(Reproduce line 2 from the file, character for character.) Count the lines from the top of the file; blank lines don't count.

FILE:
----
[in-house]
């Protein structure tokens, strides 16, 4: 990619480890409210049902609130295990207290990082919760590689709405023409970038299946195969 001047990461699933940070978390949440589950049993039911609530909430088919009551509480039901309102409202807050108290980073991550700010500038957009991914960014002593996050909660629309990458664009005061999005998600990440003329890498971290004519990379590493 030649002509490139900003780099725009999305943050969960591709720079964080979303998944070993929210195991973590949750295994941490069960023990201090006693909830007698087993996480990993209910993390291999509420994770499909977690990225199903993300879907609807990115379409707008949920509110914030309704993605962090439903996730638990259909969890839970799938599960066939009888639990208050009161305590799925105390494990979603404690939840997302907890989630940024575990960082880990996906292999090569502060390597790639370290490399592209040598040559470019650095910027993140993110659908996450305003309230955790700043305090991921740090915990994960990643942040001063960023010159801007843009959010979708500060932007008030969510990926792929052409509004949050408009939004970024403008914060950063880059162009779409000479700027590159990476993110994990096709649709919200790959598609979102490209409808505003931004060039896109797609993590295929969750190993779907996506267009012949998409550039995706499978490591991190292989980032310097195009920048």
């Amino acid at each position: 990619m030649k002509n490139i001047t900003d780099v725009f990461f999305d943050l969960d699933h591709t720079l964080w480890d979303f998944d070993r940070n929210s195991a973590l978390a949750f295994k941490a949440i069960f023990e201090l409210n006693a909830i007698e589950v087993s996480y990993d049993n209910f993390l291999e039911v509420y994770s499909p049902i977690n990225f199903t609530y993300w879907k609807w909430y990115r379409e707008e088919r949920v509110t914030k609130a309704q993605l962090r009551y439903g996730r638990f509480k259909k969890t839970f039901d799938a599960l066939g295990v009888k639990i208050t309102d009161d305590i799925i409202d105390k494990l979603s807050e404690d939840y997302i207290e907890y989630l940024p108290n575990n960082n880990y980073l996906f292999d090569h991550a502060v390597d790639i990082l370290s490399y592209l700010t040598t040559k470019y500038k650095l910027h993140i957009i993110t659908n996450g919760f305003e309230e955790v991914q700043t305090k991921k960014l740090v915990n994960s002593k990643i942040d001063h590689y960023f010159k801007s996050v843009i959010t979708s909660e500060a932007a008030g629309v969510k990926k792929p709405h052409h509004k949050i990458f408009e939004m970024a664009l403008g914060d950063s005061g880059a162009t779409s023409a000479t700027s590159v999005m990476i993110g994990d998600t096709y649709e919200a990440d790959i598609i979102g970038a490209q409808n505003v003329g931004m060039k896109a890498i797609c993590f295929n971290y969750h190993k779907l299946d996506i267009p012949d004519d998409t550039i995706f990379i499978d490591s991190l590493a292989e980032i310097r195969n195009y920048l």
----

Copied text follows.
């Protein structure tokens, strides 16, 4: 990619480890409210049902609130295990207290990082919760590689709405023409970038299946195969 001047990461699933940070978390949440589950049993039911609530909430088919009551509480039901309102409202807050108290980073991550700010500038957009991914960014002593996050909660629309990458664009005061999005998600990440003329890498971290004519990379590493 030649002509490139900003780099725009999305943050969960591709720079964080979303998944070993929210195991973590949750295994941490069960023990201090006693909830007698087993996480990993209910993390291999509420994770499909977690990225199903993300879907609807990115379409707008949920509110914030309704993605962090439903996730638990259909969890839970799938599960066939009888639990208050009161305590799925105390494990979603404690939840997302907890989630940024575990960082880990996906292999090569502060390597790639370290490399592209040598040559470019650095910027993140993110659908996450305003309230955790700043305090991921740090915990994960990643942040001063960023010159801007843009959010979708500060932007008030969510990926792929052409509004949050408009939004970024403008914060950063880059162009779409000479700027590159990476993110994990096709649709919200790959598609979102490209409808505003931004060039896109797609993590295929969750190993779907996506267009012949998409550039995706499978490591991190292989980032310097195009920048």